• WSHS sports fan June 21, 2018 (11:42 am)

          It says players and families are deciding that the risks of football are not worth it. It’s bigger than “pansy” parents who don’t want to subject their kids to brain injuries. (Which seems like a reasonable “excuse” to me.) Specialization of HS sports also plays a role. A football injury (eg broken leg) is a pretty big hit for players whose primary sport is not football. My kid and many of his friends probably would have turned out for football 10 years ago, but not now. And it’s not because of the coach or the AD or the practice jerseys. This situation is not unique to WS, but it is more pronounced because our enrollment is lower than other METRO schools. http://www.foxnews.com/sports/2017/10/06/schools-disbanding-football-teams-as-participation-declines.html

  • WSHS Alum June 22, 2018 (3:55 pm)

    West Seattle Blog

    Some very good comments. JR especially. 

    As a current wshs parent and having kids that played multiple sports at wshs I can tell you the comments about the AD being in over his head and Vance not paying attention to athletics couldn’t be more false. I also know that Mrs Medsker was not a fan or a real supporter of high school sports and that caused problems they have had to overcome.
    The system that all high school sports have to work within is broken and every school deals with funding issues and roadblocks and it goes way beyond just sports.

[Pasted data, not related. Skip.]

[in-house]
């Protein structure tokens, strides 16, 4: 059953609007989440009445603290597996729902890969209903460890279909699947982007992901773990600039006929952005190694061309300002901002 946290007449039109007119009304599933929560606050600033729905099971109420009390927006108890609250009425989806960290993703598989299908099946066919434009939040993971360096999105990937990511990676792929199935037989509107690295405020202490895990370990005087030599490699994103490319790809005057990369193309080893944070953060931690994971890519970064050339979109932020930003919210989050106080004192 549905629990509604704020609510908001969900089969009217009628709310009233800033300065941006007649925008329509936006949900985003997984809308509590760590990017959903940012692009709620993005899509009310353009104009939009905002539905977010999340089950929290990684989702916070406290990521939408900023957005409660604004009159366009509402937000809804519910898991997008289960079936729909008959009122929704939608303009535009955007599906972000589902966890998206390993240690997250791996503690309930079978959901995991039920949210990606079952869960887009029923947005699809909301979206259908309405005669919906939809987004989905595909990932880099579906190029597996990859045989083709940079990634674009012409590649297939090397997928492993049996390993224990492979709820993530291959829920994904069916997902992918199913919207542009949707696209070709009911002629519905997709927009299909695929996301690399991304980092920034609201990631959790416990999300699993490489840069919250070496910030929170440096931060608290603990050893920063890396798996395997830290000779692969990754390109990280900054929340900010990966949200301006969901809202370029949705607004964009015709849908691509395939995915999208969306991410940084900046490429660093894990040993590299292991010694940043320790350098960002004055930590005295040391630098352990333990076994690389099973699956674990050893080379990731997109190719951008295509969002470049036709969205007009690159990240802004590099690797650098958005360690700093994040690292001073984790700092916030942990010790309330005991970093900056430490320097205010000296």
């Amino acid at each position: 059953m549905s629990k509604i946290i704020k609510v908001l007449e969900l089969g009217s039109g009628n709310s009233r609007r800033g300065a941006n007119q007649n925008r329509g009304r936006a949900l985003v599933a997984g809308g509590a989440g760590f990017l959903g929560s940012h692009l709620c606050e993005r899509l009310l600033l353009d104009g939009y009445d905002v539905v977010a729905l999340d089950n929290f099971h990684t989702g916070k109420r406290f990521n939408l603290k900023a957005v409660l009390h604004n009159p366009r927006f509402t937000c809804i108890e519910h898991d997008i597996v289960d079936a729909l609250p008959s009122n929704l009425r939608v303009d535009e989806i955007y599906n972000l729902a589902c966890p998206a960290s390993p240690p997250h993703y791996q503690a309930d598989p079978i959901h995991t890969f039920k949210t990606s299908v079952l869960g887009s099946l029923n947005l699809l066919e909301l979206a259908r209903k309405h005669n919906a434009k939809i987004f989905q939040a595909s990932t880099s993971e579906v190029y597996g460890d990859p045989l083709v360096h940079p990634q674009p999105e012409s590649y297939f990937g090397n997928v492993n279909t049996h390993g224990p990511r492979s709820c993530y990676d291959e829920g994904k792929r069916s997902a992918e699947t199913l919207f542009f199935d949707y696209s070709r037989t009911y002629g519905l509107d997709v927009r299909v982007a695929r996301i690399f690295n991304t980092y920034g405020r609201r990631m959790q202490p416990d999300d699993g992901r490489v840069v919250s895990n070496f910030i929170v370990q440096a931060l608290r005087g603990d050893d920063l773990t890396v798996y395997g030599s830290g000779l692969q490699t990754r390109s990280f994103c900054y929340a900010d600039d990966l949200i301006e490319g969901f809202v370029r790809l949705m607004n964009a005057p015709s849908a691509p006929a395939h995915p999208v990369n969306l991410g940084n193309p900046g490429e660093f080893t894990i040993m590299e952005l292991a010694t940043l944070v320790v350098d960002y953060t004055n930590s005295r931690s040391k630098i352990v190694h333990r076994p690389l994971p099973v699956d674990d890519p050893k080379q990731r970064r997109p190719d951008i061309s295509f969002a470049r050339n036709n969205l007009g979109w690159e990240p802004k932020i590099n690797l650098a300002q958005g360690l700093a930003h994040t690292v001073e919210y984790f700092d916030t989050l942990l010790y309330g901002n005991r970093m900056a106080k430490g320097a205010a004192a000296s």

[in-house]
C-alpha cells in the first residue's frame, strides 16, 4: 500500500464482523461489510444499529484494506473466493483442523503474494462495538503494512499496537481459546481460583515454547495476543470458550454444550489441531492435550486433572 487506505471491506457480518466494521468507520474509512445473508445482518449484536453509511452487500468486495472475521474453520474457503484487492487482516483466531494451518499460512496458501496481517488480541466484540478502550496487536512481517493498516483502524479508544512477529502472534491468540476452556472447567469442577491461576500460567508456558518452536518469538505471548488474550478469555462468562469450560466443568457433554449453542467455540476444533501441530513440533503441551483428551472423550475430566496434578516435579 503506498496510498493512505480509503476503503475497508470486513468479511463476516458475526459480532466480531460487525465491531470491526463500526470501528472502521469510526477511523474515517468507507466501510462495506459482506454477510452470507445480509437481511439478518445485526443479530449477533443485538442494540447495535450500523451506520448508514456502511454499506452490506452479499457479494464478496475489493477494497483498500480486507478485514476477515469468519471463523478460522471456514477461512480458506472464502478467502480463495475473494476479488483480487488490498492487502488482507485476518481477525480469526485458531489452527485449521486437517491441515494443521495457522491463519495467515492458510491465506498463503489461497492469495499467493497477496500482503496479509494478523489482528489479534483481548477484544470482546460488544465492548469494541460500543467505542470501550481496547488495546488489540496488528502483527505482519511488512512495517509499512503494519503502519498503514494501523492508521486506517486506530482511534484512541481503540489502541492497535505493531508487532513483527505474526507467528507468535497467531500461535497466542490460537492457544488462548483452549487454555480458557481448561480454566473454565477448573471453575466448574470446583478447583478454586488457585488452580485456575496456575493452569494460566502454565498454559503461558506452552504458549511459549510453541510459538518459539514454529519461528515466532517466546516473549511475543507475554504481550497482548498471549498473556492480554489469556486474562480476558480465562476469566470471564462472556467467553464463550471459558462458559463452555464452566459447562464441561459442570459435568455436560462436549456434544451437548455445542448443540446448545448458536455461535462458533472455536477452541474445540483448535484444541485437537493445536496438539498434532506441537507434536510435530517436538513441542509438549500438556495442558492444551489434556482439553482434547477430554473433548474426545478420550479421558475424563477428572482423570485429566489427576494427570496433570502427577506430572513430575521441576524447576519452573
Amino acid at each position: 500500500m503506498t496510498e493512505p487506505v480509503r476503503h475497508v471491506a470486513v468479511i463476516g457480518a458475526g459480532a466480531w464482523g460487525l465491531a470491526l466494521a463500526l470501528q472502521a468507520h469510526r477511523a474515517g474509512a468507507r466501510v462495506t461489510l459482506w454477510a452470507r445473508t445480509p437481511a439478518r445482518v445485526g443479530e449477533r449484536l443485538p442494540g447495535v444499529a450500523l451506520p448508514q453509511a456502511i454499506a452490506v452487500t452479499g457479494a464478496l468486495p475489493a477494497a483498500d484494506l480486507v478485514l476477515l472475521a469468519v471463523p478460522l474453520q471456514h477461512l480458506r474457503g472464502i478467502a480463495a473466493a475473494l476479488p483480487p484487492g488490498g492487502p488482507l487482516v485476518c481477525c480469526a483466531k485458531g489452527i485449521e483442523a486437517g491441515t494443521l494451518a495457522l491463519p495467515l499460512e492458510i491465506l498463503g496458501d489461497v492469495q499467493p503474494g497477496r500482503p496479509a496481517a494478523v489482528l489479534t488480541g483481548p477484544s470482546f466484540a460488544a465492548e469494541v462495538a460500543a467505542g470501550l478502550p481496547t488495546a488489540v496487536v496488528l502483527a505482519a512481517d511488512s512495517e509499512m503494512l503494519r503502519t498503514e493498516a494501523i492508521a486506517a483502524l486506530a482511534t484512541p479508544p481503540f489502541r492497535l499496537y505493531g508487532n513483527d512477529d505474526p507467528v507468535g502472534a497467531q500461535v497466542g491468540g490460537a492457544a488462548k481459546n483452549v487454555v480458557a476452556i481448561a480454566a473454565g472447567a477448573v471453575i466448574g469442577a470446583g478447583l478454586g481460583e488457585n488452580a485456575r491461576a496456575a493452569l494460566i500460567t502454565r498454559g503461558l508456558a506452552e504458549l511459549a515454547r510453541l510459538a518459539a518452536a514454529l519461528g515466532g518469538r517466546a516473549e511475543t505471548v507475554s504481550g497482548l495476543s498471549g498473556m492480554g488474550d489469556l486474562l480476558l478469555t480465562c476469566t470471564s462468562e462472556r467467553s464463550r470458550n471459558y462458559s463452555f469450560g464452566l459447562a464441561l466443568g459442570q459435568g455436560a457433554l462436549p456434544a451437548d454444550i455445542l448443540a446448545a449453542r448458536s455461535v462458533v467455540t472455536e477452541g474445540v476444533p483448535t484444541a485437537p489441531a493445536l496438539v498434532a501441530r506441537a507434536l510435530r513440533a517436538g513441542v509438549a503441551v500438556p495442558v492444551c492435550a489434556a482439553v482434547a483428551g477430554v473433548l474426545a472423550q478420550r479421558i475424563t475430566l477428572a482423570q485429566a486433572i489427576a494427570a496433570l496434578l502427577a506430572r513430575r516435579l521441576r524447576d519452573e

The fact the football coach quit after 1 season is unfortunate. There are two sides to every story but when things got tough or if there were disagreements with the schools administration he chose to resign instead of sticking it out or working through the issues and continuing to coach the football players at wshs.

    To the comments about changing the culture of the program. I do not personally know Coach Fennell but I do have firsthand knowledge that numerous parents who were at Hiawatha with their children were coming into the community center to complain about the use of foul language (F-bombs especially) during the football practices. There was also an incident with a scheduling / dbl booking the use of Hiawatha with another non wshs team and heard from the community center staff the football coach used every 4 letter word in the book with the other teams coach when they were trying to figure out a resolution. In looking at the football coaches credentials  and supposedly being all about working with and the development of youths why does the use of the f-word or other 4 letter words have to be so prevelant or used at all? I have coached many youth teams and never had to use the f-word to get my point across. In fact and I’m sure I am not alone but the use of foul language when coaching or dealing with kids or adults does nothing but a create a negative tone and atmosphere and does more harm than good.